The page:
Palestine Betrayed. By Efraim Karsh. New Haven: Yale University Press, 2010. 342 pp. $32.50.
The Israeli war of independence may have ended with a decisive victory on the battlefield in early 1 949, but the war over the war still rages in academic circles. For more than twenty years, a furious debate has raged in Israel between the so-called "New Historians" and, for lack of a better label, "traditionalist historians." In a nutshell, the New Historians consider the Jewish state to be the villain of the drama while traditionalist historians lay the blame on the Arab world.
Now Karsh, head of Mediterranean Studies at King's College London and the first traditionalist historian to systematically rebut the New Historians in his earlier book, Fabricating Israeli History,1 has put the most devastating nail yet in the revisionists' coffin. In this well researched and well written work, based almost entirely on Israeli, Arab, and British documents, Karsh places special emphasis on the Arab side of the story. Through extensive use of Arab primary sources, an approach rarely employed by the New Historians, Karsh paints a picture in which the Arabs are no longer reduced to ing the part of passive "objects" of history, powerless to influence their own destiny but rather become its active "agents," shaping their own future for better or worse.
Karsh's sweeping history begins in the decades of the British Mandate, highlighting the massive socioeconomic benefits obtained by the Palestinian Arabs as a consequence of the prestate Jewish community or yishuv's steady development and assistance. In contrast to the latter's willingness to reach a reasonable political compromise on the basis of the mutual recognition of national rights - witness its endorsement of the 1937 Peel partition proposal, which would have created a tiny Jewish state alongside a much larger Arab one in western Palestine^ - the intransigent, self-serving leadership of the Palestinian Arabs and the Arab states would not reconcile themselves to Jewish sovereignty in any part of the territory, all the while fanning the flames of conflict with calls to panArab and Islamist ambitions.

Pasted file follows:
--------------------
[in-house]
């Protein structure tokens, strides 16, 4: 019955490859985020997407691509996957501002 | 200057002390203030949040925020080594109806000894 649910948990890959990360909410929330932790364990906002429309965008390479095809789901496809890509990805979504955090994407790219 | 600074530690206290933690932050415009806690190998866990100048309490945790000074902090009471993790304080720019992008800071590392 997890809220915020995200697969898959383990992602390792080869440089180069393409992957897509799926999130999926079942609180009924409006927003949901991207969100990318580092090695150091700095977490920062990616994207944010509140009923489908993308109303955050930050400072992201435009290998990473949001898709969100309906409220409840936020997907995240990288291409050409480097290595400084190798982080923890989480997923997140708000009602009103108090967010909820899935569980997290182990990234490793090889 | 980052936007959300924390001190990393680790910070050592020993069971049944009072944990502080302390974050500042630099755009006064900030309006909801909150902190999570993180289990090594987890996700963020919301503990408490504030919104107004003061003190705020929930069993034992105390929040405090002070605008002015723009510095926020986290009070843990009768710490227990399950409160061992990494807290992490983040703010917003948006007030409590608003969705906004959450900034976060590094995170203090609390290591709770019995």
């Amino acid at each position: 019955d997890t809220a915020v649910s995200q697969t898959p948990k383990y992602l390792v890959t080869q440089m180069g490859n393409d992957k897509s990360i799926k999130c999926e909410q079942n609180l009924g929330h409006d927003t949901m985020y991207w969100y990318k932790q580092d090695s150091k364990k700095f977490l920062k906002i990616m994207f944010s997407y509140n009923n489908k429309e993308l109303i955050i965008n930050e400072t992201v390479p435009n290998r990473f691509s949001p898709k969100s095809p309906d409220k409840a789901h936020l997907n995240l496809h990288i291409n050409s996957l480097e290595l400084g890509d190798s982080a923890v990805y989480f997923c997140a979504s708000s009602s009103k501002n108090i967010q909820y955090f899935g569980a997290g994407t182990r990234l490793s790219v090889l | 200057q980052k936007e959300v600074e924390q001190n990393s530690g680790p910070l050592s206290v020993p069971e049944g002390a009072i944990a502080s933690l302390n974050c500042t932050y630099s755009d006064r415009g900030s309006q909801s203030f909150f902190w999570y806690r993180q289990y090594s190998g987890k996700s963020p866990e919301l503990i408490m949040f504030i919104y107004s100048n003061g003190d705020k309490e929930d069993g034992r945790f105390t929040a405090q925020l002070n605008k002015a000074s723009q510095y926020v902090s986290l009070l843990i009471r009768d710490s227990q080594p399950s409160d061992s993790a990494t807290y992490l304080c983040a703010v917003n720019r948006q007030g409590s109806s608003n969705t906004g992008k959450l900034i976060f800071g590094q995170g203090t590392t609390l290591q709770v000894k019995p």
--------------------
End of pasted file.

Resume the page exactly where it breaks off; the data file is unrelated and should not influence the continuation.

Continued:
While Karsh does examine the leading events of the war of independence, Palestine Betrayed focuses mainly on the collapse of Palestinian Arab society, a process, he makes clear, begun well before the actual end of the British Mandate. In doing so, he also offers a compelling rebuttal of two central New Historian myths, namely that the Zionist leadership formulated and then acted upon a policy of "ethnically cleansing" the Palestinian Arab population and that it collaborated with Transjordan to deny the Palestinian Arabs a state of their own.
In regard to the first contention, Karsh demonstrates beyond any reasonable doubt that the dispersion of the Palestinian Arabs constituted a self-inflicted calamity. For starters, during the mandate period, the Palestinian Arabs, in contrast to the Jewish community, utterly declined to develop those national institutions that are so vital to sustaining any population during wartime (e.g., health and welfare organizations), so the masses had no system of support when hostilities began. Additionally, while Palestinian Arab leaders, epitomized by the "Nazi mufti," Hajj Amin el-Husseini, pressed the masses to join the war, sometimes even threatening recalcitrant individuals or reluctant villages, they themselves promptly fled the fighting for safer havens, often not even waiting for battles to start. As one might expect, the masses followed suit. Karsh goes on to trace in considerable depth how both the Palestinian Arab leadership and neighboring Arab states deliberately orchestrated the flight of the populace on numerous occasions, particularly in the cases of the mixed cities of Haifa, Jaffa, and Jerusalem.
Palestine Betrayed makes clear that most of those Arabs who would become refugees actually began their self-imposed exile either before the Jewish community took the offensive in April 1 948 or before Jewish forces approached their homes. …